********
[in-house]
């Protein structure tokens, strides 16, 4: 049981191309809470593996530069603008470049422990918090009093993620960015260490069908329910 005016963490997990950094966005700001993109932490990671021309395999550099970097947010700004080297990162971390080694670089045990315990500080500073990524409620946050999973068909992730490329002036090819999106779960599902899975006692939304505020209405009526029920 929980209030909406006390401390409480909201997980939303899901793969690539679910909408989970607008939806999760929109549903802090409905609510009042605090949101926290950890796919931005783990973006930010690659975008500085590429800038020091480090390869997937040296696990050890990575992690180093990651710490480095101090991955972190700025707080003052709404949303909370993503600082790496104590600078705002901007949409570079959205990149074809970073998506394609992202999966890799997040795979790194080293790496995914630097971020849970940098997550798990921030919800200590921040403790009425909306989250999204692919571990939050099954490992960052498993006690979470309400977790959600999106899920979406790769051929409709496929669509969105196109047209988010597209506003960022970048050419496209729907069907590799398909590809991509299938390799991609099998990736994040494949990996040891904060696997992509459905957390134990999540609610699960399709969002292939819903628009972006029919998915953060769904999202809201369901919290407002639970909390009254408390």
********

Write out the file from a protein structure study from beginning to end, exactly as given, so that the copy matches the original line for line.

[in-house]
């Protein structure tokens, strides 16, 4: 049981191309809470593996530069603008470049422990918090009093993620960015260490069908329910 005016963490997990950094966005700001993109932490990671021309395999550099970097947010700004080297990162971390080694670089045990315990500080500073990524409620946050999973068909992730490329002036090819999106779960599902899975006692939304505020209405009526029920 929980209030909406006390401390409480909201997980939303899901793969690539679910909408989970607008939806999760929109549903802090409905609510009042605090949101926290950890796919931005783990973006930010690659975008500085590429800038020091480090390869997937040296696990050890990575992690180093990651710490480095101090991955972190700025707080003052709404949303909370993503600082790496104590600078705002901007949409570079959205990149074809970073998506394609992202999966890799997040795979790194080293790496995914630097971020849970940098997550798990921030919800200590921040403790009425909306989250999204692919571990939050099954490992960052498993006690979470309400977790959600999106899920979406790769051929409709496929669509969105196109047209988010597209506003960022970048050419496209729907069907590799398909590809991509299938390799991609099998990736994040494949990996040891904060696997992509459905957390134990999540609610699960399709969002292939819903628009972006029919998915953060769904999202809201369901919290407002639970909390009254408390």